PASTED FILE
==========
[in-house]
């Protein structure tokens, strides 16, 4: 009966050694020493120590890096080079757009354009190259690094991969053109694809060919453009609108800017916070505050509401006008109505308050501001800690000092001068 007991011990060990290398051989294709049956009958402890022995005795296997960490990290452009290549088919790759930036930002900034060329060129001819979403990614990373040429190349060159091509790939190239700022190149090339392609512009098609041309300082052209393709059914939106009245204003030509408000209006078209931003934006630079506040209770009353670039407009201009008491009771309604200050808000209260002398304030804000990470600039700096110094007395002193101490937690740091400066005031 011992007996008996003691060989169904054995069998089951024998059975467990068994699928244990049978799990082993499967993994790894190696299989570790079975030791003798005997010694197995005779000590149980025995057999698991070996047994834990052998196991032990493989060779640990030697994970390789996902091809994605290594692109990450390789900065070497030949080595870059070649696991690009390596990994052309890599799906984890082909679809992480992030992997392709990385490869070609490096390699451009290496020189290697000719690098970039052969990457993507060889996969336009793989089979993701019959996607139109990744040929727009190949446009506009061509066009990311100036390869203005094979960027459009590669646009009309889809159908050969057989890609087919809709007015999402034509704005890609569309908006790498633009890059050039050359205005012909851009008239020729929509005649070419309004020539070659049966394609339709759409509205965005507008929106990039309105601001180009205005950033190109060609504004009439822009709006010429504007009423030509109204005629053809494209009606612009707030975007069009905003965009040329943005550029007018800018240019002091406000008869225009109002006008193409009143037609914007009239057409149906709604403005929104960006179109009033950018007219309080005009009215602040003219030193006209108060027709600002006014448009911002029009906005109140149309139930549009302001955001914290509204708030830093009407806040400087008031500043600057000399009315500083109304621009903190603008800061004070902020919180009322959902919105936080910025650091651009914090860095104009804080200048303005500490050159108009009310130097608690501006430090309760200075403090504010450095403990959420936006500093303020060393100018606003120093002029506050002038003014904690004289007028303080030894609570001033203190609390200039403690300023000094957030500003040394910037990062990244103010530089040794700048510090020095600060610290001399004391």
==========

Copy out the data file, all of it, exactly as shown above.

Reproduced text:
[in-house]
């Protein structure tokens, strides 16, 4: 009966050694020493120590890096080079757009354009190259690094991969053109694809060919453009609108800017916070505050509401006008109505308050501001800690000092001068 007991011990060990290398051989294709049956009958402890022995005795296997960490990290452009290549088919790759930036930002900034060329060129001819979403990614990373040429190349060159091509790939190239700022190149090339392609512009098609041309300082052209393709059914939106009245204003030509408000209006078209931003934006630079506040209770009353670039407009201009008491009771309604200050808000209260002398304030804000990470600039700096110094007395002193101490937690740091400066005031 011992007996008996003691060989169904054995069998089951024998059975467990068994699928244990049978799990082993499967993994790894190696299989570790079975030791003798005997010694197995005779000590149980025995057999698991070996047994834990052998196991032990493989060779640990030697994970390789996902091809994605290594692109990450390789900065070497030949080595870059070649696991690009390596990994052309890599799906984890082909679809992480992030992997392709990385490869070609490096390699451009290496020189290697000719690098970039052969990457993507060889996969336009793989089979993701019959996607139109990744040929727009190949446009506009061509066009990311100036390869203005094979960027459009590669646009009309889809159908050969057989890609087919809709007015999402034509704005890609569309908006790498633009890059050039050359205005012909851009008239020729929509005649070419309004020539070659049966394609339709759409509205965005507008929106990039309105601001180009205005950033190109060609504004009439822009709006010429504007009423030509109204005629053809494209009606612009707030975007069009905003965009040329943005550029007018800018240019002091406000008869225009109002006008193409009143037609914007009239057409149906709604403005929104960006179109009033950018007219309080005009009215602040003219030193006209108060027709600002006014448009911002029009906005109140149309139930549009302001955001914290509204708030830093009407806040400087008031500043600057000399009315500083109304621009903190603008800061004070902020919180009322959902919105936080910025650091651009914090860095104009804080200048303005500490050159108009009310130097608690501006430090309760200075403090504010450095403990959420936006500093303020060393100018606003120093002029506050002038003014904690004289007028303080030894609570001033203190609390200039403690300023000094957030500003040394910037990062990244103010530089040794700048510090020095600060610290001399004391």